The only tests that an average person needs are simple and cheap, Nissen says. These include measuring their weight, waist circumference, blood pressure and cholesterol.

My final thoughts.

These types of screenings are simply a sign of the times.  You will be offered more screening tests, blood work, and options that are not recommended by your doctor but by others. These will be marketed like other goods and service we buy whether televisions or coffee. The only problem with these particular tests at this time is that there is no scientific proof or evidence that these save lives especially in patients who have no symptoms.

 

Do you worry about whether you are getting the best medical care? Does your doctor seem rushed? Not answering your questions?

Wouldn’t it be great if you had an easy way to get these answers?

73 thoughts on “Is HealthFair or Life Line Screening Worth the Money?”

  1. I’m one of those rare cases! I have a calcium score of 535. Besides talking to a doctor who told me to take a nuclear stress test again which I don’t want to (I was sick months afterwards), what can I do? Otherwise I feel great, cholesterol, everything is very good.

  2. I knew it was a waste of time and money (rip off) when I learned no insurance company will reimburse one penny for these “screenings”. If insurance companies felt these tests saved them any money in the long run they would be glad to pay up front. Scams are so prevalent now I don’t believe anything without concrete proof and I wouldn’t believe it WITH proof if it involves money !

  3. This is a total scam called to cancel my appointment and they will not credit my account back will only send gift certificate. I am usually good at reading reviews before I schedule anything but unfortunately I did not with this company. Hope this review saves other $$$

  4. I had life line screening in Feb. 2016. It found that I had
    a blockage of more than 70% in the right side of my neck. I was told to go see my doctor, who then sent me
    To a vascular aorta surgeon. He had more test on my
    Neck and found that my artery was close to 85%
    Blocked.So I had surgery in this April and he clean out my artery and now I am doing GREAT,

  5. They saved my aunt’s life by finding an issue that existed. She felt fine, but after their findings, went to her doctor and three stents were needed. Thanks to this screening, she never had the heart attack or stroke that was eminent.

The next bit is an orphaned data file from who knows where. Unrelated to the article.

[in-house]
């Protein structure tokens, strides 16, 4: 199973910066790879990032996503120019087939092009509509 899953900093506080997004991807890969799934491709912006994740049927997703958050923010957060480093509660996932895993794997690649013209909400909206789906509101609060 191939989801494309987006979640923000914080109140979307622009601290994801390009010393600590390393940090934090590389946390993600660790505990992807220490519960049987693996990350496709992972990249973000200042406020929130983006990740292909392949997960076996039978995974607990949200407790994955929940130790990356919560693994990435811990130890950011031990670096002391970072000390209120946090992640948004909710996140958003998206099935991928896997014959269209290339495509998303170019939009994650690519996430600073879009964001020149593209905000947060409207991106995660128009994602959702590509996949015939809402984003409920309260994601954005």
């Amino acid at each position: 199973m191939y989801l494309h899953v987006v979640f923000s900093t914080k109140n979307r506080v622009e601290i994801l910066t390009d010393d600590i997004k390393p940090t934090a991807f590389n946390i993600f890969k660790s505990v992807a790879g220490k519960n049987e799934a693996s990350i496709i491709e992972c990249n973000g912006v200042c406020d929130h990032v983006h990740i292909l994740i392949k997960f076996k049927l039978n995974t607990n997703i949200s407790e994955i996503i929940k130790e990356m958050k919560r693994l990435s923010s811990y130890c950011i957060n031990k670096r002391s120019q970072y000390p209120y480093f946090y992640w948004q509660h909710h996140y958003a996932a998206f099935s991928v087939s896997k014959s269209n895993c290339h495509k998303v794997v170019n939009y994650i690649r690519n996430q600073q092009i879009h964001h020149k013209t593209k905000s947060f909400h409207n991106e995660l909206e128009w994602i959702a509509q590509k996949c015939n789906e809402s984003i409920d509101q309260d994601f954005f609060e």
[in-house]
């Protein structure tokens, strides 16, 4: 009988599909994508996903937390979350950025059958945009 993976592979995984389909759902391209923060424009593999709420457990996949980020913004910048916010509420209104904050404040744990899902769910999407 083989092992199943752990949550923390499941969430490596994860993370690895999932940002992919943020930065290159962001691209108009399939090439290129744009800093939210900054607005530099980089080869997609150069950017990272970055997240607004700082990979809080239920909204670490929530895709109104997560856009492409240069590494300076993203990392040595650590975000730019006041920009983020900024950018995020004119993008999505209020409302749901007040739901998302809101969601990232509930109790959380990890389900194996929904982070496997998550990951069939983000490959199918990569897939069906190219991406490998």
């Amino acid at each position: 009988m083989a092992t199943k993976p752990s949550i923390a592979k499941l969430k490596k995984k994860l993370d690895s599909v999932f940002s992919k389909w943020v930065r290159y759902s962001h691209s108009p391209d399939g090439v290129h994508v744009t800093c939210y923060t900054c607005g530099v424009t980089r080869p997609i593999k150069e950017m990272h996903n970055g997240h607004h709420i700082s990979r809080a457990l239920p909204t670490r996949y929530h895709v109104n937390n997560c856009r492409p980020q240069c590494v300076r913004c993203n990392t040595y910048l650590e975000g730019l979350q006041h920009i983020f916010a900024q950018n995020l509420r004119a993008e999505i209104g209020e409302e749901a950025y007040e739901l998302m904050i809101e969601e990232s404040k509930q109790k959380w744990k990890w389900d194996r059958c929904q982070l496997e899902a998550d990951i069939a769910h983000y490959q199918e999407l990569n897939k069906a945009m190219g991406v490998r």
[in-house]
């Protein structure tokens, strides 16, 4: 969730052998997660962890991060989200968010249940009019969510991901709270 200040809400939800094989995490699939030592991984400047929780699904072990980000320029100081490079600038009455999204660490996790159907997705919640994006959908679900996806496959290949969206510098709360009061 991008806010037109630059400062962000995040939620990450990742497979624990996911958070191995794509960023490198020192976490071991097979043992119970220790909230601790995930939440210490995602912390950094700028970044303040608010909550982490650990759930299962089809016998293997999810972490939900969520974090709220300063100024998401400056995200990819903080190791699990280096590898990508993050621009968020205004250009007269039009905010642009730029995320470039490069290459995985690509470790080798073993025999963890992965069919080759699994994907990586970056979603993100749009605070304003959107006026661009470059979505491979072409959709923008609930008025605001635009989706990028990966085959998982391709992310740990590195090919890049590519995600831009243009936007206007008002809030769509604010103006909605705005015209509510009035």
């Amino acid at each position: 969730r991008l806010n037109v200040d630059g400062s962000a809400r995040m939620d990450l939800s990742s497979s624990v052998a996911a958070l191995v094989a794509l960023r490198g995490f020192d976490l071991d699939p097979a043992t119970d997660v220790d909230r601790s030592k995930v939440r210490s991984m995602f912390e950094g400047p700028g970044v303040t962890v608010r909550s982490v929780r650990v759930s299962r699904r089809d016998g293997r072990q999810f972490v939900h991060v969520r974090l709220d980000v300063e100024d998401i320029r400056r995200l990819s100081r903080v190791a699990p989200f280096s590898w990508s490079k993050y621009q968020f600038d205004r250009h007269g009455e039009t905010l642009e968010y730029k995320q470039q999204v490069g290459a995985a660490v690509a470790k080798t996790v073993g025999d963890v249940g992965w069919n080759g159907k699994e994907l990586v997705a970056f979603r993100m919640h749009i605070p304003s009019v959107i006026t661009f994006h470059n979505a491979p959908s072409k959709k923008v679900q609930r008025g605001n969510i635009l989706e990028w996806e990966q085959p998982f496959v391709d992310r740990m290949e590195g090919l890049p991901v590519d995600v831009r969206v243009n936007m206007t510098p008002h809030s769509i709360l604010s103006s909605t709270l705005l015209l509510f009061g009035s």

6. This article missed the whole point. All I want to know is if I have these problems. If not, good, to know that worth more than $139, If they found problems, that worth a lot more. Good to have all Normal results, just a peace of mind worth the money spend. To ask a Doctor to do these tests, first you have to pay doctor’s fee (in my case, at least $50 after insurance, if add deductible, it will be $150+, the test itself will be $70-$150 each after the insurance.) There is another problem, the doctor may not want to order these tests for you because he think you are in good health. I did ask my doctor and said I just want a peace of mind, he won’t do it, He said unless I have a problem, the insurance won’t pay for it. One time I had to lie to him said I have headache and feel dizzy to get the tests). I don’t care if these tests save life or not at end, I just want a peace of mind. $139 and 1 hour time is excellent price. Do you really want to wait 40 minutes in doctor’s office and wait more time in the testing centers (and pay more too) to find out if you have any of these problems ? Like I said, even you are in excellent health, a peace of mind worth the money.

    • As I said in the article – So medically speaking there is no evidence these save lives.

      Yet from a marketing point of view, this offer is tempting. They offer a “great” deal. An all in one package. A “good” price for piece of mind.

      Point of the article was there medical evidence that these tests offered saved lives for patients who have no symptoms?
      Certainly you and anyone else is welcome to spend money for piece of mind.

      • I think for the people commenting on here that these tests did find something is totally contradicting your statement. A lot of doctors don’t want people having these tests because they are so cheap, I know how it works. Depending on what insurance the patient has depends on what tests and how many can be ordered and in what sequence. So in turn the doctor does not get their co-payments and gets to bill the insurance for each and every visit Please tell me why I had a simple EKG and they charged my insurance more for that then having this entire package of tests done? Folks these tests are well worth the out of pocket cost and don’t let anyone tell you they are not!

        • I agree with Angie that the tests are well worth the money. I get these tests done every 2-3 years and Life Line Screening is very accurate and professional and is performed by RN’s and Nurse Practitioners and then reviewed by MD’s. Peace of mind! Why wait until you get severe and painful symptoms before seeking help and by that time an illness can escalate to a stage 4 condition and then you are in hot water! Nip it in the bud ! I had the screening done today in Ballwin, MO.

          • I’d also be afraid of having pancreatic cancer, brain cancer, ovarian cancer, lymphoma, bone cancer, lung cancer, bladder cancer, multiple sclerosis, Alzheimer’s. The list could take a few pages.